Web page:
PFAS are man-made chemicals that have been used for decades in industrial settings and in the production of household products such as nonstick pans and waterproof clothing. PFAS, including PFOA, are known as “forever chemicals” because they do not readily biodegrade in the environment, often ending up in the soil and water systems, and in turn, in people. They are known to cause various types of cancer such as kidney and testicular, liver damage, preeclampsia, and fertility issues.
Aqueous film-forming foam, or AFFF, is a type of firefighting foam commonly used to extinguish fires involving flammable liquids, such as gasoline, oil, and jet fuel. AFFF also contains PFAS.
PFAS have been found in drinking water supplies near military bases and airports where AFFFs are commonly used, and there are ongoing efforts to clean up and mitigate the environmental damage caused by these chemicals.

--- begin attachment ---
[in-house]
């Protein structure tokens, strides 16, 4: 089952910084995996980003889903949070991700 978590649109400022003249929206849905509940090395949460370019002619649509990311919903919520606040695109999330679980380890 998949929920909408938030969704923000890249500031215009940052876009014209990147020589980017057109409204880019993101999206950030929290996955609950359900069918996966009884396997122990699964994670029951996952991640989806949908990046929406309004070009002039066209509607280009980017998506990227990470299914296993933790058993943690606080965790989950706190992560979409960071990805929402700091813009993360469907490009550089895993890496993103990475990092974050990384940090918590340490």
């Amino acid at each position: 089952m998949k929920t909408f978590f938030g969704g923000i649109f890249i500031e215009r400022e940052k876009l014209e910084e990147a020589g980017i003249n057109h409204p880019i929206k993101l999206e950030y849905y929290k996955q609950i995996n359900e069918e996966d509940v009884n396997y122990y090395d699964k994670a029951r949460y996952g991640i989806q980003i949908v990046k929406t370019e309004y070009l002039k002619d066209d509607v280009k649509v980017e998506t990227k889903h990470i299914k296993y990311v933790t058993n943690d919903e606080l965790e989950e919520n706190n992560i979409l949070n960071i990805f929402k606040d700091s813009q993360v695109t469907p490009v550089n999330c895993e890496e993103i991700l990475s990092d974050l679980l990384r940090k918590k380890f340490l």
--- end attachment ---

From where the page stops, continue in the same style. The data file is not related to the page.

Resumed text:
On March 14, 2023, the EPA proposed its National Primary Drinking Water Regulation (NPDWR) for 6 PFAS chemicals, marking the first time PFAS chemicals will be regulated in the United States. The NPDWR would establish nationwide, legally enforceable drinking water MCLs, or maximum contaminant levels. The specific PFAS compounds covered by the proposed legislation include:
This regulation should be finalized by the end of 2023, after which public water systems will have to conduct regular PFAS testing to monitor for these contaminants. If their water contains more than the new allowable levels of PFAS, they will have to make very expensive improvements to their water treatment facilities in order to properly remediate. Pursuing PFAS litigation can ensure that manufacturers responsible for this contamination, and not taxpayers, will foot the bill for keeping our drinking water safe.